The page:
Black bean burgers and more bad actors
Plus, summer fruits and statement shirts
Welcome back to This Needs Hot Sauce! As a heads up, there will be no newsletter next week because I’ll be in Vermont for a highly anticipated getaway. We’re taking lots of safety precautions: Dale and I got Covid tests last week and had results in fewer than 40 hours (see my highlight for more details, I recommend going to a hospital or center, not CityMD). and are in the middle of a one week self quarantine before driving up. I really enjoyed having a quick weekend, full of tomatoes, cheese plates, nectarines, books and TV time. And if you have any recs for Burlington, I’m all ears!
Now, let’s dive in.
In the midst of last week’s work on Win Son (don’t miss the rundown of the situation and my Q&A with bartender Rafael Joson), I saw reports on Instagram from another local restaurant, Archie’s, which had locations in Bushwick and Williamsburg. The general manager Diego Macias has been accused of sexual assault by over 20 women, many of whom he met at the restaurant and plied with free shots. This all began when a woman on Instagram posted her story on July 18th. She’s since been tireless in sharing stories and also connecting former Archie’s employees with job opportunities. People started DMing her with similar stories, and a pattern emerged, with allegations going back many years. Macias also worked at Dos Toros during this time, at the Williamsburg location.
Archie’s closed unexpectedly last week and deleted its Instagram account, leaving many without jobs. The stories are deeply upsetting but they’re a reminder of the patterns that persist in restaurants and the power of speaking up as a collective. The Bushwick restaurant community is tight knit and I hope other businesses will develop policies to keep their employees and customers safe after seeing this perpetrator operate for so long (this is one good example from Seawolf).
At this point, we have to acknowledge these issues are structural and we need to rethink hospitality, restaurants, and management structures going forward. I think we’ll see more pop ups, more shared spaces, more worker cooperatives, and more grocery/cafe hybrid. I hope these lead to safer working conditions for hospitality professionals, farm workers and everyone in between.
Something to cook:
I made a recipe from one of my favorite Tiktok creators, Jeremy Scheck: black bean burgers (here’s the video) and I’ll definitely make them again. The ingredients are ones I usually have on hand and they held together easily which is always a worry. If you’re gonna make veggie burgers, you have to commit to fixings. We got Martin’s Potato Rolls and I sliced up avocado, tomatoes, lettuce, and cheddar cheese for the full effect. To season, I used Eric Rivera’s sazón (which contains salt), plus some extra cumin and garlic powder.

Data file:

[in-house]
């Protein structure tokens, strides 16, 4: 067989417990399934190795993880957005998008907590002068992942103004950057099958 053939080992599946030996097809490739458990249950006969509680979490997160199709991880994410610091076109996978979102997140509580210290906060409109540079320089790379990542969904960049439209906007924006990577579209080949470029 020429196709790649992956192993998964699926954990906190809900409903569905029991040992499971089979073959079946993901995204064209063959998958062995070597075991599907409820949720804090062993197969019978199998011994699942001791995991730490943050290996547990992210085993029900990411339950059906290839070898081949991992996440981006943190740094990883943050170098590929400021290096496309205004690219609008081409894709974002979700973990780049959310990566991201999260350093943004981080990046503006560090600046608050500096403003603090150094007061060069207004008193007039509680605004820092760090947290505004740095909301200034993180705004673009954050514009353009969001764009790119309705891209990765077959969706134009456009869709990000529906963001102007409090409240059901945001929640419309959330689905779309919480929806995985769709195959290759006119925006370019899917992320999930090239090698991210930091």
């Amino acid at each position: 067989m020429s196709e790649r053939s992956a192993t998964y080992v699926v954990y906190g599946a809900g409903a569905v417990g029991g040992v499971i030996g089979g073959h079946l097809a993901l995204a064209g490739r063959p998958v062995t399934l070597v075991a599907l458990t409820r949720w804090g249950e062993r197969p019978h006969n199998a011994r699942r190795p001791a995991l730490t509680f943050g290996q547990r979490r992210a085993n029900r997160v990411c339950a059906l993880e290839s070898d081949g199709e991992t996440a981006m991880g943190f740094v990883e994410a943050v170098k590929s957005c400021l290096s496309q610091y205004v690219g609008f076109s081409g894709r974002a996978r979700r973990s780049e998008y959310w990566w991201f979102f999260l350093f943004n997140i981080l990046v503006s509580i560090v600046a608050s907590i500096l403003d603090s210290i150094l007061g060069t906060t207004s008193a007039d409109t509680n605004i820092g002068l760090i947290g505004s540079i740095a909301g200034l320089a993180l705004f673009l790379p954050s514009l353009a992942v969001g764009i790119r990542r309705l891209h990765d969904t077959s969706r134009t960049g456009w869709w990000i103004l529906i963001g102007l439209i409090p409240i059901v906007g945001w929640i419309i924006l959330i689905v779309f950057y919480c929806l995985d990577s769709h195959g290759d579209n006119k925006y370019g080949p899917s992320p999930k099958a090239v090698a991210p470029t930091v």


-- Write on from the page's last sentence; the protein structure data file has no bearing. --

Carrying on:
If you pass a bakery, pick up a couple croissants (go before closing and you might get them for a discount) for breakfast the next day. Thanks to my dad for suggesting this. I got some from 19 Café (Nick & Sons is also so good), sliced them, and reheated in the oven. We topped half with scrambled eggs, sharp cheddar, and heirloom tomatoes and half with strawberry jam. It was such a special breakfast and quite simple. I know Costco and Trader Joe’s also sell frozen croissants so add those to your cart!
When I want a simple dinner, I can’t beat a steamed sweet potato with broccoli and miso tahini dressing (I have a cheap metal steamer that works perfectly). I base mine on this recipe and adjust based on what I have and how thick I want it to be (I usually don’t use oil because the tahini gets so creamy mixed with water). I finished the plate with some kimchi and avocado.
If you’re still drowning in zucchini, make these parmesan coins. They’re even better dipped in marinara sauce.
Something to order:
Cam and Molly both recommended Red Bay Coffee Roasters from Oakland and I’ve been drinking their Brazilian Cake Lady blend every morning. It’s very good over ice.
If you need to replenish your wine supply, I can’t recommend Bibber and Bell enough. They deliver for free locally, ship all over the country for very reasonable rates (starting around $10) and have a great rotating selection, including weekly red and white packages and a dozen. Sign up for their emails to get all the deals. If you’re in Brooklyn, check out Vyneyard Wines, André Mack’s wine shop which delivers for free in the borough (tip your driver).
I preordered this very cute tshirt to support community fridges in New York and LA. Let’s match!